TREC-IN: gene knock-in genetic tool for genomes cloned in yeast
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Chandran, S., Noskov, V.N., Segall-Shapiro, T.H., Ma, L., Whiteis, C., Lartigue, C., Jores, J., Vashee, S. and Ray-Yuan Chuang. 2014. TREC-IN: gene knock-in genetic tool for genomes cloned in yeast. BMC Genomics 15:1180.
Permanent link to cite or share this item: https://hdl.handle.net/10568/67384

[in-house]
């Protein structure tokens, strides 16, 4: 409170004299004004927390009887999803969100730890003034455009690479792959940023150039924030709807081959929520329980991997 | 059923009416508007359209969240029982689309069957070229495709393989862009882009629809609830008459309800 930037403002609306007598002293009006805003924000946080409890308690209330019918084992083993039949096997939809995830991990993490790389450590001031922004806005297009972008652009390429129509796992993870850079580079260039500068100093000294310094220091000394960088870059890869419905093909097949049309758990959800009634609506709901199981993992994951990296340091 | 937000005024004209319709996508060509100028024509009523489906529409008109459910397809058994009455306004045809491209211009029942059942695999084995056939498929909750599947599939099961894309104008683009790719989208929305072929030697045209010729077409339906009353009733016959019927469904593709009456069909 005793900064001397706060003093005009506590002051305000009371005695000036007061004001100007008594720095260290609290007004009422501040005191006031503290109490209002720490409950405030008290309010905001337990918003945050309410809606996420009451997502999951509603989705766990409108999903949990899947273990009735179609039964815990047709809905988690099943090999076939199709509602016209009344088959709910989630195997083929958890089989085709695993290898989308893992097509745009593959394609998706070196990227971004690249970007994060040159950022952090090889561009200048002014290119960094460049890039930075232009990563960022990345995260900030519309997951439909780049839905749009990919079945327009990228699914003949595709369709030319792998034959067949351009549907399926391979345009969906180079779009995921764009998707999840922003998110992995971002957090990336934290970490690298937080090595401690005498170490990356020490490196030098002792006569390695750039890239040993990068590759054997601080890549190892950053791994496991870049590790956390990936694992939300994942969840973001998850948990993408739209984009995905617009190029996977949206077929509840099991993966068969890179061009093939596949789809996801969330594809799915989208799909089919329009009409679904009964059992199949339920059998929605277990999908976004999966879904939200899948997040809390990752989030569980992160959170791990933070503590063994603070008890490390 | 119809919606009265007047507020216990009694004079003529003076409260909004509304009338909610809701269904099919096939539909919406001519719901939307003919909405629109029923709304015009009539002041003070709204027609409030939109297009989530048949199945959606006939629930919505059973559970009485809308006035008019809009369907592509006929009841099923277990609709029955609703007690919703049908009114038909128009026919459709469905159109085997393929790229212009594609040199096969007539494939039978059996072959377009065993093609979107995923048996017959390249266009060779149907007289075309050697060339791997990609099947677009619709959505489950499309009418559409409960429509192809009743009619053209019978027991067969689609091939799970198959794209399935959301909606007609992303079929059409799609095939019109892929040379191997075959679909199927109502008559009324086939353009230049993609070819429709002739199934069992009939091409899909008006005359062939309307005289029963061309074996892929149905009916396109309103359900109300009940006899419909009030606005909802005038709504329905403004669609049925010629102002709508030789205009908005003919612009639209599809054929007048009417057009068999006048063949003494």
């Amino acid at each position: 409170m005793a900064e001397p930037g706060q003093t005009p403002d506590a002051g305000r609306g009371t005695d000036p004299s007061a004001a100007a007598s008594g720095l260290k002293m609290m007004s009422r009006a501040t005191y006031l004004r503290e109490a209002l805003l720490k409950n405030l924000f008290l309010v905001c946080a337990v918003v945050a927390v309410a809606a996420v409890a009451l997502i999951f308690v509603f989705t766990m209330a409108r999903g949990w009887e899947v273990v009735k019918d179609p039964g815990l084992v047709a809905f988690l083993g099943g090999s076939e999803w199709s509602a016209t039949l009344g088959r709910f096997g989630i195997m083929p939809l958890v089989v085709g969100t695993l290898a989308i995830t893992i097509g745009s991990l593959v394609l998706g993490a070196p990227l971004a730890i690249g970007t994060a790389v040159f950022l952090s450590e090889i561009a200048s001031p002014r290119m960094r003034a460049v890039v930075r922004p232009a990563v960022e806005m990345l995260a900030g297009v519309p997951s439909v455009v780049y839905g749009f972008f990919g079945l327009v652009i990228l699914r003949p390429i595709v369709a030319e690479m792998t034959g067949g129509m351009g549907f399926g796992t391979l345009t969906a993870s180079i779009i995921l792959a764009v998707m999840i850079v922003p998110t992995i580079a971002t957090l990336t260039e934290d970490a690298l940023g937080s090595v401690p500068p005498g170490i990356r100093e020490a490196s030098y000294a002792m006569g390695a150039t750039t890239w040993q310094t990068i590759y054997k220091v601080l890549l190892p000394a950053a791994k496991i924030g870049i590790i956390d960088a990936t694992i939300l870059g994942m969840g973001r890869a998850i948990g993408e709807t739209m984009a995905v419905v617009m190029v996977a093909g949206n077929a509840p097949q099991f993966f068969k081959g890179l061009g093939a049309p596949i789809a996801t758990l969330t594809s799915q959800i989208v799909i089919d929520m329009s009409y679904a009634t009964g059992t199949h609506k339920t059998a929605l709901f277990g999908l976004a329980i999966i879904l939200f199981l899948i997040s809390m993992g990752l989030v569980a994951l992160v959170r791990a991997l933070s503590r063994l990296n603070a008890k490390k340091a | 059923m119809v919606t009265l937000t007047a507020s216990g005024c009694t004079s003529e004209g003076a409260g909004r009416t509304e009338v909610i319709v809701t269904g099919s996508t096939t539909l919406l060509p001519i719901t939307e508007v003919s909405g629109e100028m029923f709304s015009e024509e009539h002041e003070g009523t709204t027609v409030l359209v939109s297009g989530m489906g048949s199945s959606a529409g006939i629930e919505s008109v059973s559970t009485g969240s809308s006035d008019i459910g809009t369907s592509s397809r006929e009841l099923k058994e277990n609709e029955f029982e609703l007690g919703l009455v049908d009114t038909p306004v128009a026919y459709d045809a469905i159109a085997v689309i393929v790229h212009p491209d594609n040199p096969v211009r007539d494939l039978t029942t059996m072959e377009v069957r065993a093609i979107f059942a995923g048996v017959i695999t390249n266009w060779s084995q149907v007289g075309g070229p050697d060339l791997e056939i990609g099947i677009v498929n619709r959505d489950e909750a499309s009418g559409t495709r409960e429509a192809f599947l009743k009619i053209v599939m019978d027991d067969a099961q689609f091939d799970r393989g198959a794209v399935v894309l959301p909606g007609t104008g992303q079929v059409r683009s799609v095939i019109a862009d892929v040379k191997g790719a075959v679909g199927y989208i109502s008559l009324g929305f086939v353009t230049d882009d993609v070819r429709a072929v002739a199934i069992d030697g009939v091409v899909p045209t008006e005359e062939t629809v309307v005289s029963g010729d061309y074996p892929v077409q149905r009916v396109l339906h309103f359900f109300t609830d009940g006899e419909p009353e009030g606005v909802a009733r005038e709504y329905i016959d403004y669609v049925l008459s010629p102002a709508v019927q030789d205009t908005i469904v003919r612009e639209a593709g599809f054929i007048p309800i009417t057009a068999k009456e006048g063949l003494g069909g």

With the development of several new technologies using synthetic biology, it is possible to engineer genetically intractable organisms including Mycoplasma mycoides subspecies capri (Mmc), by cloning the intact bacterial genome in yeast, using the host yeast’s genetic tools to modify the cloned genome, and subsequently transplanting the modified genome into a recipient cell to obtain mutant cells encoded by the modified genome. The recently described tandem repeat coupled with endonuclease cleavage (TREC) method has been successfully used to generate seamless deletions and point mutations in the mycoplasma genome using the yeast DNA repair machinery. But, attempts to knock-in genes in some cases have encountered a high background of transformation due to maintenance of unwanted circularization of the transforming DNA, which contains possible autonomously replicating sequence (ARS) activity. To overcome this issue, we incorporated a split marker system into the TREC method, enabling seamless gene knock-in with high efficiency. The modified method is called TREC-assisted gene knock-in (TREC-IN). Since a gene to be knocked-in is delivered by a truncated non-functional marker, the background caused by an incomplete integration is essentially eliminated. In this paper, we demonstrate applications of the TREC-IN method in gene complementation and genome minimization studies in Mmc. In the first example, the Mmc dnaA gene was seamlessly replaced by an orthologous gene, which shares a high degree of identity at the nucleotide level with the original Mmc gene, with high efficiency and low background. In the minimization example, we replaced an essential gene back into the genome that was present in the middle of a cluster of non-essential genes, while deleting the non-essential gene cluster, again with low backgrounds of transformation and high efficiency. Conclusion Although we have demonstrated the feasibility of TREC-IN in gene complementation and genome minimization studies in Mmc, the applicability of TREC-IN ranges widely. This method proves to be a valuable genetic tool that can be extended for genomic engineering in other genetically intractable organisms, where it may be implemented in elucidating specific metabolic pathways and in rationale vaccine design.